If you happen to pursuing the internet today and see the exciting headline about NASBA increasing the time you have to pass the CPA exam from 18 months to 30 months, there is a bit of critical information you need that you might miss if you don’t read the article: current exam candidates remain under existing rules until, if and when, the board to which they applied makes changes. That means it’s ultimately up to state boards of accountancy to adopt the rule, the NASBA decision only opens the door for it to happen.
On February 14, the NASBA Board of Directors approved for re-exposure changes to the Uniform Accountancy Act Model Rules for the granting of credit requirement for sections passed on the Uniform CPA Examination, and the revised exposure draft was open for comment until April 17. The revised exposure draft would increase the number of months of conditional credit provided to a candidate from 18 months to 24 months but apparently response was so great — more than 850 respondents provided input to the exposure draft — NASBA decided to push that even further to 30 months. Some professional organizations engaged in grassroots campaigns to petition NASBA to increase it to 36 months, 30 is a decent compromise.
On April 21, 2023, the NASBA Board of Directors voted to adopt an amendment to UAA Model Rule 5-7. The amendment increases the length of conditional credit from 18 months to 30 months, bases the calculation of conditional credit for Exam sections passed on the date that scores are released, and adds descriptive language to provide greater clarity for when Boards of Accountancy may extend conditional credit. In other words, the rule change means that candidates will now have a 30 month window (pending state board adoption), and that the window doesn’t start until the first passing score is released, not from the date the candidate sat for that section as it has been since 2004.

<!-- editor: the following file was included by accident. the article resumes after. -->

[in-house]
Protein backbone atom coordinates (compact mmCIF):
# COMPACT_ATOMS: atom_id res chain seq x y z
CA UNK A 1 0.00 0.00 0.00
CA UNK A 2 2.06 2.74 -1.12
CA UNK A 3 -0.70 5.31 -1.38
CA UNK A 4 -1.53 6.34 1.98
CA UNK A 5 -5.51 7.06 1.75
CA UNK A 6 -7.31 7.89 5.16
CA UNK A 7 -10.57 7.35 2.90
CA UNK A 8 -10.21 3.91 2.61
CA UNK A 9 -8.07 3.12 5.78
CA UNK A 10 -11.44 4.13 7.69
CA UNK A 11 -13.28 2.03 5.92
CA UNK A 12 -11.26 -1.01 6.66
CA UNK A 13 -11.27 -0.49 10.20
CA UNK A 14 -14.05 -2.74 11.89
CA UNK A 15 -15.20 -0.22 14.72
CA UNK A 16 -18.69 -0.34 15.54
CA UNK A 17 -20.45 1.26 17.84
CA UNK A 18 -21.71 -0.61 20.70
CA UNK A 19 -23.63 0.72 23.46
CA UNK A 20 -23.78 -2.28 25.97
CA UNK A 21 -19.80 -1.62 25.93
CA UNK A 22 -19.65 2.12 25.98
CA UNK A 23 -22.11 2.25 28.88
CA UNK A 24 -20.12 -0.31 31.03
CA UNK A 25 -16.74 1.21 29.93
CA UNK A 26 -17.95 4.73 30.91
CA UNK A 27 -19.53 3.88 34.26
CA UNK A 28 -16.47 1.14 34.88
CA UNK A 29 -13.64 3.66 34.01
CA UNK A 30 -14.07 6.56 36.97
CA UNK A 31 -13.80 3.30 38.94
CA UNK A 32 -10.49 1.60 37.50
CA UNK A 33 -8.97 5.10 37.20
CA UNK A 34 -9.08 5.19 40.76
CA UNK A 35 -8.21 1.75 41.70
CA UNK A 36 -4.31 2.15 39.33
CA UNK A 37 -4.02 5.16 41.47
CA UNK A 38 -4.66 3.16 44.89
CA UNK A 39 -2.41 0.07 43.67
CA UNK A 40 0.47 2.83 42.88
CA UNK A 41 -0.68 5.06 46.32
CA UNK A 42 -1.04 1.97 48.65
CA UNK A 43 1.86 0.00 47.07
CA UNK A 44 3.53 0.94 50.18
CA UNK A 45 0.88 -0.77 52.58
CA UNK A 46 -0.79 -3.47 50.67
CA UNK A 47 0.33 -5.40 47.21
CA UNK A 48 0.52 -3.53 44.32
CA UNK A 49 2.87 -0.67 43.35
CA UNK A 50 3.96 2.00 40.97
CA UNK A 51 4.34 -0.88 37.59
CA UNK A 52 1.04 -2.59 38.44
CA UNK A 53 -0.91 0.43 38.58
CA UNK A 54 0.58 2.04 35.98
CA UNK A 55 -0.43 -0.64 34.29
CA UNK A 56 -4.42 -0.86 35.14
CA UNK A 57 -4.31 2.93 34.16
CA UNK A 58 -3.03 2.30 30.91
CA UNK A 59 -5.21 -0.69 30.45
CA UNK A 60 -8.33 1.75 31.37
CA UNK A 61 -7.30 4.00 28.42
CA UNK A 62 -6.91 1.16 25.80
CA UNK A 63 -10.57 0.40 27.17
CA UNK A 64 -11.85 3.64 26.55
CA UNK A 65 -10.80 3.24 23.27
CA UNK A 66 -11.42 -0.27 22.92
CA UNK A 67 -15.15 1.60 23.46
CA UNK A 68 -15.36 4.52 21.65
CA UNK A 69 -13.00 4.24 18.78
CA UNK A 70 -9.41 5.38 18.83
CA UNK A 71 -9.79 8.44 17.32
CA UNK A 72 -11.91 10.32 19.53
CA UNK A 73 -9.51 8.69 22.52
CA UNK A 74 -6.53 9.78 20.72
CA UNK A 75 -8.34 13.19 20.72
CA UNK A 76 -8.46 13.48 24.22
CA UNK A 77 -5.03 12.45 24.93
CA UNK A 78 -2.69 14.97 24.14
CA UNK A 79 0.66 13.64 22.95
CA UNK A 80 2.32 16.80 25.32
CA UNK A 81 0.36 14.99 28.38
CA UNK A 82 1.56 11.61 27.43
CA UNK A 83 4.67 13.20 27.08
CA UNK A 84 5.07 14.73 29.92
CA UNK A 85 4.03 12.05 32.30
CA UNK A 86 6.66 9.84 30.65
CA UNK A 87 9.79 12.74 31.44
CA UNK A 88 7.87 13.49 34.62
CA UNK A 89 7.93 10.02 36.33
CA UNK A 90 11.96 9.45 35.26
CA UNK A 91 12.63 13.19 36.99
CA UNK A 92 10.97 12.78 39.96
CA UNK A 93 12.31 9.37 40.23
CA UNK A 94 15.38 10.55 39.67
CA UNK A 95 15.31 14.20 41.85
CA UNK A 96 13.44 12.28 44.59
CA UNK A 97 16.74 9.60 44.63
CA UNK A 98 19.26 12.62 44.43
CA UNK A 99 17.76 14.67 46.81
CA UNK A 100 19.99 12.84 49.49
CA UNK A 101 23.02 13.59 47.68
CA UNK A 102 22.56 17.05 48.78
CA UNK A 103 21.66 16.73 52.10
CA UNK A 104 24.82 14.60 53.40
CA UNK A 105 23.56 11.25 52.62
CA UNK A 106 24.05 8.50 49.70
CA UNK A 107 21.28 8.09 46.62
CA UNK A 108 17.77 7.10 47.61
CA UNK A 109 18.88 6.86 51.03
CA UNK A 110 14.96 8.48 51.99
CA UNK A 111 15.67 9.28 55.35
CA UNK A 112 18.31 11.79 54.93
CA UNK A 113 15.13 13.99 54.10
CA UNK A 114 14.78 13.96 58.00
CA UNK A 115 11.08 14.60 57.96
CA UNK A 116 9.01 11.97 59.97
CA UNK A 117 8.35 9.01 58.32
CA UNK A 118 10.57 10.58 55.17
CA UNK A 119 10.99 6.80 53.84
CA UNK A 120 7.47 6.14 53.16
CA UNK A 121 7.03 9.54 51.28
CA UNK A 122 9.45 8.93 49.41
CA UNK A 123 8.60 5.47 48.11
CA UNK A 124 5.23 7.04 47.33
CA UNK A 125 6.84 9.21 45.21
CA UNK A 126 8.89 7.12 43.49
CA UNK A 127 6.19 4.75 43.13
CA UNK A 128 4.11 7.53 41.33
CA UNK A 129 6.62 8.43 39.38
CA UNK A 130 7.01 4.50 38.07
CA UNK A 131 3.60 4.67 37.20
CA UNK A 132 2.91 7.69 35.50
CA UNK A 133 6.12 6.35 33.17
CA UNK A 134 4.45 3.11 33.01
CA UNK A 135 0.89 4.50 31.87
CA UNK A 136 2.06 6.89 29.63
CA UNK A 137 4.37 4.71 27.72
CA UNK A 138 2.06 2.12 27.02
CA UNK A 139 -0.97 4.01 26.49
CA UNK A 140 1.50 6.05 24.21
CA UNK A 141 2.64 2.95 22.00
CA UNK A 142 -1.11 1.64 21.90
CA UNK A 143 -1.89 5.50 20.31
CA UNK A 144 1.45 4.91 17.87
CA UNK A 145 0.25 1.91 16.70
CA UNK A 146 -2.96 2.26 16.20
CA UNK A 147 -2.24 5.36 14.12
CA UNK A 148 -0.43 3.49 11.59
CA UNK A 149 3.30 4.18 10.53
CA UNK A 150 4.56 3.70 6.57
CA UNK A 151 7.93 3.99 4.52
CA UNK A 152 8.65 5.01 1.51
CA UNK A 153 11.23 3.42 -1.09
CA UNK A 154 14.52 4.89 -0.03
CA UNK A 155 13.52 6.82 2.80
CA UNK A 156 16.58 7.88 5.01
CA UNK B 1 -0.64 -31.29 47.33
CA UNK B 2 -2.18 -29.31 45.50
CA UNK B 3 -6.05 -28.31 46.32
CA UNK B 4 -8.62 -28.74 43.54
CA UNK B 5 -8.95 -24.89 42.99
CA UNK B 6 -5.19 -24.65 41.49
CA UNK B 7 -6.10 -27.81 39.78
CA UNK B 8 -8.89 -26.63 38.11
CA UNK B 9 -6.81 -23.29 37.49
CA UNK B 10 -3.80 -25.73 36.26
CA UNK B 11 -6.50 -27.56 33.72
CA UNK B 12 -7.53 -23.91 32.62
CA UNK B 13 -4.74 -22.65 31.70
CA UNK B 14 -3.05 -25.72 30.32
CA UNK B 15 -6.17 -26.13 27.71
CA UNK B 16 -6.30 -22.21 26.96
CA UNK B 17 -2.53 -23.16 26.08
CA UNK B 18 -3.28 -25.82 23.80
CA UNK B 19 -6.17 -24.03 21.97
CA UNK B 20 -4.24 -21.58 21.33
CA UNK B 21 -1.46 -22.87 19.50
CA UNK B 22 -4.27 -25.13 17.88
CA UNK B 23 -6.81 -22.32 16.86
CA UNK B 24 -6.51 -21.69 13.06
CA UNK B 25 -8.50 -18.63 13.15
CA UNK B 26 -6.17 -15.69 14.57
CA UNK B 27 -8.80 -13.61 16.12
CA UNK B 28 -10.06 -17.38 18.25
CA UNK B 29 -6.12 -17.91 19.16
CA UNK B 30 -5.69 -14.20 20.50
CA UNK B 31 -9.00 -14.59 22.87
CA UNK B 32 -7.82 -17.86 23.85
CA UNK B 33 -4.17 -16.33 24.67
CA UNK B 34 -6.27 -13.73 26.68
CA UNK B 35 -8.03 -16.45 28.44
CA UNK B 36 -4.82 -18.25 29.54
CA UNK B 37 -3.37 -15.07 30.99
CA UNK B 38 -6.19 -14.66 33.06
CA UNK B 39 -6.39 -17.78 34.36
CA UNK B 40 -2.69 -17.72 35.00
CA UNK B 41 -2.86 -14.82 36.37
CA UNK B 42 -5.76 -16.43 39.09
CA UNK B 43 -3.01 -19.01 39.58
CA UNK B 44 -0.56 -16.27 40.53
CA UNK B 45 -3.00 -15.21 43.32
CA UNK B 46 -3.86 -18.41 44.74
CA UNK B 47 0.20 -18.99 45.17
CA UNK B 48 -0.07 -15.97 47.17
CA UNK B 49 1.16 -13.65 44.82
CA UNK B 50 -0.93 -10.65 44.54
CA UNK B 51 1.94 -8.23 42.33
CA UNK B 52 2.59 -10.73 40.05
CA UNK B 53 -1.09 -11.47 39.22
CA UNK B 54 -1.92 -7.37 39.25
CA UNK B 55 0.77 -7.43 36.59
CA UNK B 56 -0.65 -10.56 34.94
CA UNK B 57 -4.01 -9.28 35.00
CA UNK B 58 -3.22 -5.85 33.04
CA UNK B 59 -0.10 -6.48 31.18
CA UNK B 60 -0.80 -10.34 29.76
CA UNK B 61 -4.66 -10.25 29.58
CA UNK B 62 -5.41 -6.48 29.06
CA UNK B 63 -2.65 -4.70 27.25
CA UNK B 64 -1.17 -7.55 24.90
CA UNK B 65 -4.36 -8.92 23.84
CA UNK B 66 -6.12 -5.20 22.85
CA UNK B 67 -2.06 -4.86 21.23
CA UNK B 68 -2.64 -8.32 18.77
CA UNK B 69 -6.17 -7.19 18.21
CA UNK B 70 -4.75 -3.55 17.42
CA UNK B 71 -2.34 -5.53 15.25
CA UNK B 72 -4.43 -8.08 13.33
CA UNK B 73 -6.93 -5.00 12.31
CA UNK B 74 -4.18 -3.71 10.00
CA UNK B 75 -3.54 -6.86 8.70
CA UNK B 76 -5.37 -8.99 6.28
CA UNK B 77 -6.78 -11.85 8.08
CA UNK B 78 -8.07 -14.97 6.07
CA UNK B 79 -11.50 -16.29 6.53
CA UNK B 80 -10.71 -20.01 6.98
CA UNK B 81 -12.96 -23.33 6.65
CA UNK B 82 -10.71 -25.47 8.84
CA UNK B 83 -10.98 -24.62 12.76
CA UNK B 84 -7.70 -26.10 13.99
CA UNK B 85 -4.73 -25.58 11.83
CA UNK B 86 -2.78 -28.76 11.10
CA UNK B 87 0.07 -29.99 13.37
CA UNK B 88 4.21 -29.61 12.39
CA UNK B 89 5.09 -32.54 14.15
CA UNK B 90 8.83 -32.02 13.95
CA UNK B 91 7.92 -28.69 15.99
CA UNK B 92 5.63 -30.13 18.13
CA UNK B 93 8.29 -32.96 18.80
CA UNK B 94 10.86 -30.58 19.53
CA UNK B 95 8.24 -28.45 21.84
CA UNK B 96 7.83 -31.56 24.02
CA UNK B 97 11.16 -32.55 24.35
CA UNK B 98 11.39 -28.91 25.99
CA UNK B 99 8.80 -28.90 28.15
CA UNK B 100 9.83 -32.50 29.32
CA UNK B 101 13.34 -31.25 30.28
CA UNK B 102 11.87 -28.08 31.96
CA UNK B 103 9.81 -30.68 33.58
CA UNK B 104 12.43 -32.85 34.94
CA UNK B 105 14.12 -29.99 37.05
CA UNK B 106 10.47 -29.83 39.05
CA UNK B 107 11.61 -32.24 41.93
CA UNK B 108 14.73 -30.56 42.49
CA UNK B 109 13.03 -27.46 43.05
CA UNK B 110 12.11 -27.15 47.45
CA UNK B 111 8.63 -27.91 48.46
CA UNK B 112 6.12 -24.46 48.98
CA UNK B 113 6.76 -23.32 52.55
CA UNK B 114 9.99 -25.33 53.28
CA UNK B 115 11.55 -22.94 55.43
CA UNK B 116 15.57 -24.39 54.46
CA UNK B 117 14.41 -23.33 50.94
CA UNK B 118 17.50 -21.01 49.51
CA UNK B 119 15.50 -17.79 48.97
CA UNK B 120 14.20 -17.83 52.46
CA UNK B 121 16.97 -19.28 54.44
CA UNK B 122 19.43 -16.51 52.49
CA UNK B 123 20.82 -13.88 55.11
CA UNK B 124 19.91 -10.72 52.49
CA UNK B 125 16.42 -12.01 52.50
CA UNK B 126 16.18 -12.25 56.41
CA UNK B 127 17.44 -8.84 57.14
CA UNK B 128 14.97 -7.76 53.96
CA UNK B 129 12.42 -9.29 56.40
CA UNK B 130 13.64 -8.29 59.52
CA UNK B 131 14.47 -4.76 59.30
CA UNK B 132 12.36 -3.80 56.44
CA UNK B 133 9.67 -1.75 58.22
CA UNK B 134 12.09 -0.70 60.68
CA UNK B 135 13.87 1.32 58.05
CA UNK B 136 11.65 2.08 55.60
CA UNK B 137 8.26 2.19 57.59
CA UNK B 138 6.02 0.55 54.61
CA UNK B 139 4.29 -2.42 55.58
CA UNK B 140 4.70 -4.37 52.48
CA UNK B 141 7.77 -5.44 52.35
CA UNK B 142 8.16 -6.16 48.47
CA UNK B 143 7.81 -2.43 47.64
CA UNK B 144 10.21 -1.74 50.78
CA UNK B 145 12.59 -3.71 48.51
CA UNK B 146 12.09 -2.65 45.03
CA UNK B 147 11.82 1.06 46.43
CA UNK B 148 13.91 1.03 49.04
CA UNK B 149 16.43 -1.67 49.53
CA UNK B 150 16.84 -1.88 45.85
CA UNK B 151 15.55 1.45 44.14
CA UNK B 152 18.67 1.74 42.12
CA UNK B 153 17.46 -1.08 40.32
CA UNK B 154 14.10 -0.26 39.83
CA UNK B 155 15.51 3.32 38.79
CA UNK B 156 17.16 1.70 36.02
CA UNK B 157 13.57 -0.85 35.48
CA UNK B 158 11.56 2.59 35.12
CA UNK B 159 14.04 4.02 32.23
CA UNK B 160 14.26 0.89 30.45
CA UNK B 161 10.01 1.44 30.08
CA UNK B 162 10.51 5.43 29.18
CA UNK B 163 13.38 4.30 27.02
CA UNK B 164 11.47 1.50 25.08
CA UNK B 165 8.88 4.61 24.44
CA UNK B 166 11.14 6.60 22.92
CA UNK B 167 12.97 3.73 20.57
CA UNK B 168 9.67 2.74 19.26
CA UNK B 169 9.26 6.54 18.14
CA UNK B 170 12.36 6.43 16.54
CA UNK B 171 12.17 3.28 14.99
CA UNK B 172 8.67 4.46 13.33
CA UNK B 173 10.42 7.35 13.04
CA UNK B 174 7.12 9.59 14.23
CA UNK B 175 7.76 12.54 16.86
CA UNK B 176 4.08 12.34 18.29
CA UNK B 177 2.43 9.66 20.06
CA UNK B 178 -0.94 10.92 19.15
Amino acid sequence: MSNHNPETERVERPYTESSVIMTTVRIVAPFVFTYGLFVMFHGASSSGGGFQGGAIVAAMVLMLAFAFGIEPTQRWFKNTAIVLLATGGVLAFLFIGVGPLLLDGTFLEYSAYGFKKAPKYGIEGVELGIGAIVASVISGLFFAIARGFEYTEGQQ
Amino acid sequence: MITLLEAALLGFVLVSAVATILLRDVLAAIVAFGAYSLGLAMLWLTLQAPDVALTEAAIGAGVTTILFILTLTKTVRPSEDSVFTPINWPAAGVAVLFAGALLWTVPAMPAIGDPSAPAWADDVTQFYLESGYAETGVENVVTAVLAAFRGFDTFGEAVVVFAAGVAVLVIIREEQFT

Shout-out to CPA Evolution:
In addition, recent revisions to the Exam indicate that score delays may occur when significant updates are made to Exam content and structure. The approved rule seeks to provide uniformity among jurisdictions on the timing of granting Exam credits, which also has the benefit of providing relief to candidates when such delays happen.
“Providing an additional year of conditional credit to candidates for Exam sections passed provides more flexibility to those seeking licensure as a CPA. The additional time also provides greater latitude to firms and candidates as they negotiate the demands of today’s complex career environment,” said NASBA President and CEO Ken L. Bishop.
Here comes the bad news:
The UAA Model Rules have no immediate effect on state board rules. As the membership organization of the 55 U.S. Boards of Accountancy, NASBA, through its Uniform Accountancy Act Committee, provides the Model Rules as recommendations to boards for adoption whereby uniform adoption is encouraged. As such, each individual board may consider the amendment to the Model Rule 5-7 and, if so choose, commence a process to change the rules at the state level. Current Exam candidates remain under existing rules until, if and when, the board to which they applied makes changes.
At the same meeting, NASBA Board of Directors expressed continued support for the formation of a policy that would potentially give back passing credits lost during the pandemic due to conditions beyond their control. The Powers That Be believe that restoring lost credit would help address the CPA shortage. “A proposal like this could allow for the reinstatement of credit for more than 15,000 CPA candidates and re-open the door for those candidates to complete their journeys to becoming licensed CPAs. I applaud NASBA for raising this possibility and exploring it with state boards of accountancy, since a comprehensive reinstatement effort could help offset hurdles to advancement that many CPA candidates faced due to circumstances outside their control,” said AICPA CEO of Public Accounting Sue Coffey in March.
They also discussed developing an additional pathway to allow candidates to achieve 150 hours through an academically qualified experience that could allow up to 30 hours of college credit. NASBA is actively campaigning against any direct changes to the 150 hour rule as Minnesota moves toward introducing a second pathway that would allow licensure at 120 units and two years of experience.
NASBA Announces Historic Rule Amendment Following Record Exposure Draft Response [NASBA]